Two-Sided Internet Markets and the Need to Assess Both Upstream and Downstream Impacts
56 Pages Posted: 10 Aug 2018
Date Written: July 26, 2018
This article explains how information, communications and entertainment (“ICE”) companies can acquire market dominance by erecting a platform serving both downstream consumers and upstream ventures via broadband networks. Operating in a two-sided market, these intermediaries can achieve fast growth as they serve diverse geographical markets without having to erect or lease all the infrastructure needed to reach end users. ICE intermediaries also can expand quickly by accruing positive networking externalities with consumer welfare and incentives to subscribe increasing as subscribership grows. ICE platform operators have thrived in a largely deregulated marketplace based on the assumption that consumers have benefitted without the need for government oversight. However, the court of public opinion may have begun to shift from the view that platform operators present a universally positive value proposition. A proper assessment of consumer welfare balances downstream enhancements through convenience, cost savings, free-rider opportunities and innovation with upstream costs including uncompensated consumer data collection, privacy intrusions, eliminated or reduced consumer surpluses and harm to ICE ventures, e.g., newspapers, as well as the earnings, employability and stability of employees operating within the “gig economy.” The article shows how many of the platform intermediaries most likely to harm consumers and competition have benefitted by a reluctance of government agencies to examine upstream impacts. Such reticence stems from legitimate concerns about over-reach, mission creep and jurisdiction. It also may represent prudent concerns that government not handicap successful ventures simply because their marketplace victories also trigger defeats. An emphasis on consumer impact steers agencies and reviewing courts toward a downstream emphasis, because consumers reside on that side of the two-sided market. Additionally, a court might consider the relevant market as limited solely to one side. On the other hand, the article explains that upside market assessments will become essential for a complete and statutory-compliant evidentiary record. The article will examine an antitrust case reflecting disagreement whether the relevant market for credit card services requires courts to examine the transactions occurring on both sides of a platform linking vendors and consumers. The Supreme Court has validated the need to examine both sides of an intermediary’s two-sided market platform to determine the combined effects on consumers and competition when a credit card issuer tried to impose a contractual prohibition on upstream merchants “steering” consumers to an alternative credit card offering lower processing fees. The lower court rejected the language as potentially raising consumer costs, without considering whether such terms might accrue consumer benefits such as financial rebates and airline miles. The article concludes that two-sided markets require assessments of potential competitive and consumer benefits and harms occurring on both sides in antitrust court and other regulatory proceedings. This approach does not favor more extensive government oversight, but instead supports a better calibrated impact assessment on competition and consumers.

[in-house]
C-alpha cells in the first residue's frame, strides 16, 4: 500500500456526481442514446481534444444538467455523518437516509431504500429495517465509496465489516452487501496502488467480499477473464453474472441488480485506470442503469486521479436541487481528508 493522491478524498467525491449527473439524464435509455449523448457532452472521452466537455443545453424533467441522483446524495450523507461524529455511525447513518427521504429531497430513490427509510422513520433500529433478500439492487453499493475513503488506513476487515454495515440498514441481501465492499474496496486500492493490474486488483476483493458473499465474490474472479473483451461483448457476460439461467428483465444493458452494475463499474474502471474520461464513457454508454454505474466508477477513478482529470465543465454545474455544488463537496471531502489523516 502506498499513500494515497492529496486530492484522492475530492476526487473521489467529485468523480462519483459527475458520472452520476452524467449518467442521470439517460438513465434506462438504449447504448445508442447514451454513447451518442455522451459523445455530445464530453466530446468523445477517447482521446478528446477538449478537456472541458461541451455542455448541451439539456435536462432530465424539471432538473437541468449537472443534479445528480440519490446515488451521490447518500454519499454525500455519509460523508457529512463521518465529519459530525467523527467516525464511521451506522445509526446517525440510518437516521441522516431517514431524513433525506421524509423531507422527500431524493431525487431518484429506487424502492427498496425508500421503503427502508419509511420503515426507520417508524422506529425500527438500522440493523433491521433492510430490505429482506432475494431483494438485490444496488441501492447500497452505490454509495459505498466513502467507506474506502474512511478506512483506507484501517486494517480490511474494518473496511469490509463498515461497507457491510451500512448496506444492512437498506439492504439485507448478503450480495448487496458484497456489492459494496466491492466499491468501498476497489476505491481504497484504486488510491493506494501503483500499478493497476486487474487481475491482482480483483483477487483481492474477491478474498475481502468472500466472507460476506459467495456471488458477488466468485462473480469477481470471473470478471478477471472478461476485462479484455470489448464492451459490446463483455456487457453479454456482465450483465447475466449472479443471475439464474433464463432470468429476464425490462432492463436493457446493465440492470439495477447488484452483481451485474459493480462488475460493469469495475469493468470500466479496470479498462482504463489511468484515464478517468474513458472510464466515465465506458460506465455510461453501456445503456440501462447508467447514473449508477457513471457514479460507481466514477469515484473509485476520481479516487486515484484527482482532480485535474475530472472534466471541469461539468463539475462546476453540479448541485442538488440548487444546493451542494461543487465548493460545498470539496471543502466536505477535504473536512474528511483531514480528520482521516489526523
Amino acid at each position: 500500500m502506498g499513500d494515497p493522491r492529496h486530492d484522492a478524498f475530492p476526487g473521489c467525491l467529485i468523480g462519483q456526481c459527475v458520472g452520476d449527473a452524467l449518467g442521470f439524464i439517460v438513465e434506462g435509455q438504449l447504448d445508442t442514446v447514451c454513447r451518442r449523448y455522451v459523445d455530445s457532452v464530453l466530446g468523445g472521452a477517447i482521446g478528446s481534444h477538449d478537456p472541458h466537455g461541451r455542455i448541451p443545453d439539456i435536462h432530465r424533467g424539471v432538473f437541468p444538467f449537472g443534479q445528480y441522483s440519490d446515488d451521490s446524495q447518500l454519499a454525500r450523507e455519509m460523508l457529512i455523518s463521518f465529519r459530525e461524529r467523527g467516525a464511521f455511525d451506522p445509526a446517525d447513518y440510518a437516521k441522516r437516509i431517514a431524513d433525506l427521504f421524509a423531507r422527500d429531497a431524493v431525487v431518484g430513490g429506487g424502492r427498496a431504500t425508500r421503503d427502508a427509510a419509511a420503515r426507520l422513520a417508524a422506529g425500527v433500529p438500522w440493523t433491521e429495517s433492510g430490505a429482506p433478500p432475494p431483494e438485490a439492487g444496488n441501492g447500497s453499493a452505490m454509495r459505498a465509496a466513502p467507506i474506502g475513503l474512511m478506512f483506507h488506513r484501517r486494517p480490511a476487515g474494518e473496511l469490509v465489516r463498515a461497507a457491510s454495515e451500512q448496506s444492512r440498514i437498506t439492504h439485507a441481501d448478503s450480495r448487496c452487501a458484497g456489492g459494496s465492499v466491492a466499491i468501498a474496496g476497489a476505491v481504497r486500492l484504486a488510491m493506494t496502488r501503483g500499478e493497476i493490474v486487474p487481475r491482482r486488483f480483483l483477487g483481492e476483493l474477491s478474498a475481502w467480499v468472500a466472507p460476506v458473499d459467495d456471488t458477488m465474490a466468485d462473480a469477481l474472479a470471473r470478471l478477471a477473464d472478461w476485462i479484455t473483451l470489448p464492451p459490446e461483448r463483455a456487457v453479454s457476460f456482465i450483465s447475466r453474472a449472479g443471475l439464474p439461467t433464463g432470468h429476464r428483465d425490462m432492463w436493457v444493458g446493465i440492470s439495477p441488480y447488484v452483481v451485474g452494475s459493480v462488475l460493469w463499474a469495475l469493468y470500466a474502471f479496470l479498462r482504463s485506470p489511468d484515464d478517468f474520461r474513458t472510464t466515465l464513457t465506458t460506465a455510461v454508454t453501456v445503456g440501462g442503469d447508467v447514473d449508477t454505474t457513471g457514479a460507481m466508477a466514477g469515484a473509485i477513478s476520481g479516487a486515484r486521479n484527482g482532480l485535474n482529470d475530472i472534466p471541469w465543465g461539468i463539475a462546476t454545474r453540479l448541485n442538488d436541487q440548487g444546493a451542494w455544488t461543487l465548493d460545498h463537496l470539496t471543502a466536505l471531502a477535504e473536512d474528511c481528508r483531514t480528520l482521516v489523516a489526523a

Keywords: Two-Sided Markets, Broadband Intermediaries, Broadband Platforms, Internet Ecosystem, Internet Unicorns, Vertical Restraints, Ecommerce, Antitrust
JEL Classification: K21, K23, L14, L16, L42, L43, L44, L51, L86, Z11, Z18
Suggested Citation: Suggested Citation